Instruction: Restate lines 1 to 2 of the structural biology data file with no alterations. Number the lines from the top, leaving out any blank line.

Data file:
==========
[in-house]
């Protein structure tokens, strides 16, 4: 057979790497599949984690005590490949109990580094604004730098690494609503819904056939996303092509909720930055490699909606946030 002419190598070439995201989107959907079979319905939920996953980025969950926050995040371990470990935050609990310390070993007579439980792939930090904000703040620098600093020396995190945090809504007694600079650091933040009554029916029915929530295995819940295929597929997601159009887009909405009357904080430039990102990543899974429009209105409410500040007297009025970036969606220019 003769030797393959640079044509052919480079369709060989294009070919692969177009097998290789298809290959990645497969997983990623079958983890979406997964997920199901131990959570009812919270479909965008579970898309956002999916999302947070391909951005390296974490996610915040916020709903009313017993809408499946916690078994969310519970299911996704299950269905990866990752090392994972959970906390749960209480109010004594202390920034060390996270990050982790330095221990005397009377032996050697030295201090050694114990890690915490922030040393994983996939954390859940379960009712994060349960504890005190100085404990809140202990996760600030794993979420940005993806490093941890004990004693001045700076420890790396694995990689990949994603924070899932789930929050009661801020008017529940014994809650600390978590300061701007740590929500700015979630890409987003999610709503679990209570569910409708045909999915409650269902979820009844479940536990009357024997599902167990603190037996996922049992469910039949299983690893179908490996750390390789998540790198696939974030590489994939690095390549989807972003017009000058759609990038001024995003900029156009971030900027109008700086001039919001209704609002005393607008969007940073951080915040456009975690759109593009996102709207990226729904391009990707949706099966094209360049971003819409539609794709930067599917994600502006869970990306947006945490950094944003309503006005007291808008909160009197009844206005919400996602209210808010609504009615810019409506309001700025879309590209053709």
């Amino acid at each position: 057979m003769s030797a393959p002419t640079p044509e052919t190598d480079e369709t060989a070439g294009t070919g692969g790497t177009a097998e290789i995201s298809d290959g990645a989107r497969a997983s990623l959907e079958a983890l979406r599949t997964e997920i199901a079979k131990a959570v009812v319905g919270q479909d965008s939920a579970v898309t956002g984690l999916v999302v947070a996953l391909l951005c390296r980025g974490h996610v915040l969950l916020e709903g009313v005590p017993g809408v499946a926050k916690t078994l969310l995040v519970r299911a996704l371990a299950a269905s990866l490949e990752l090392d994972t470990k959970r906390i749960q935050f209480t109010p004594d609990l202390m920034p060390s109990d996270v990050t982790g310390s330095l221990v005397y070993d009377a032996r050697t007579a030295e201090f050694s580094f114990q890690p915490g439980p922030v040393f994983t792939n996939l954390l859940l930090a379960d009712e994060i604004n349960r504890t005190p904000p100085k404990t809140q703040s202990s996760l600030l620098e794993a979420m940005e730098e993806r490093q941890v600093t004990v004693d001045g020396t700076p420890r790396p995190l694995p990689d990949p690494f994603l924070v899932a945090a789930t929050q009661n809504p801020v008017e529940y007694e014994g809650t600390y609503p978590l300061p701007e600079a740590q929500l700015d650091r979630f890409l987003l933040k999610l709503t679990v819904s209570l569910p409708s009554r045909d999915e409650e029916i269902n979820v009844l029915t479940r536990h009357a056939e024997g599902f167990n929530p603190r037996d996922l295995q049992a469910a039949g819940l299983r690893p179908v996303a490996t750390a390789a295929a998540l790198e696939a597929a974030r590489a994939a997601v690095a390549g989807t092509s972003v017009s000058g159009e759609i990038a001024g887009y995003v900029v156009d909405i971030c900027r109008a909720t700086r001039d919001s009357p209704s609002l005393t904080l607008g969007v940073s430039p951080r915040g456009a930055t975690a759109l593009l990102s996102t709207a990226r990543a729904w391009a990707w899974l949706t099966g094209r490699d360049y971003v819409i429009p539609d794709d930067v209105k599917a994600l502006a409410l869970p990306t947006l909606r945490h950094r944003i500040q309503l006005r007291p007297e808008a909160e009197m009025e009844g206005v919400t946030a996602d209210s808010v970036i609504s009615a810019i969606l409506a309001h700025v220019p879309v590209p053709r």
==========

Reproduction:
[in-house]
């Protein structure tokens, strides 16, 4: 057979790497599949984690005590490949109990580094604004730098690494609503819904056939996303092509909720930055490699909606946030 002419190598070439995201989107959907079979319905939920996953980025969950926050995040371990470990935050609990310390070993007579439980792939930090904000703040620098600093020396995190945090809504007694600079650091933040009554029916029915929530295995819940295929597929997601159009887009909405009357904080430039990102990543899974429009209105409410500040007297009025970036969606220019 003769030797393959640079044509052919480079369709060989294009070919692969177009097998290789298809290959990645497969997983990623079958983890979406997964997920199901131990959570009812919270479909965008579970898309956002999916999302947070391909951005390296974490996610915040916020709903009313017993809408499946916690078994969310519970299911996704299950269905990866990752090392994972959970906390749960209480109010004594202390920034060390996270990050982790330095221990005397009377032996050697030295201090050694114990890690915490922030040393994983996939954390859940379960009712994060349960504890005190100085404990809140202990996760600030794993979420940005993806490093941890004990004693001045700076420890790396694995990689990949994603924070899932789930929050009661801020008017529940014994809650600390978590300061701007740590929500700015979630890409987003999610709503679990209570569910409708045909999915409650269902979820009844479940536990009357024997599902167990603190037996996922049992469910039949299983690893179908490996750390390789998540790198696939974030590489994939690095390549989807972003017009000058759609990038001024995003900029156009971030900027109008700086001039919001209704609002005393607008969007940073951080915040456009975690759109593009996102709207990226729904391009990707949706099966094209360049971003819409539609794709930067599917994600502006869970990306947006945490950094944003309503006005007291808008909160009197009844206005919400996602209210808010609504009615810019409506309001700025879309590209053709």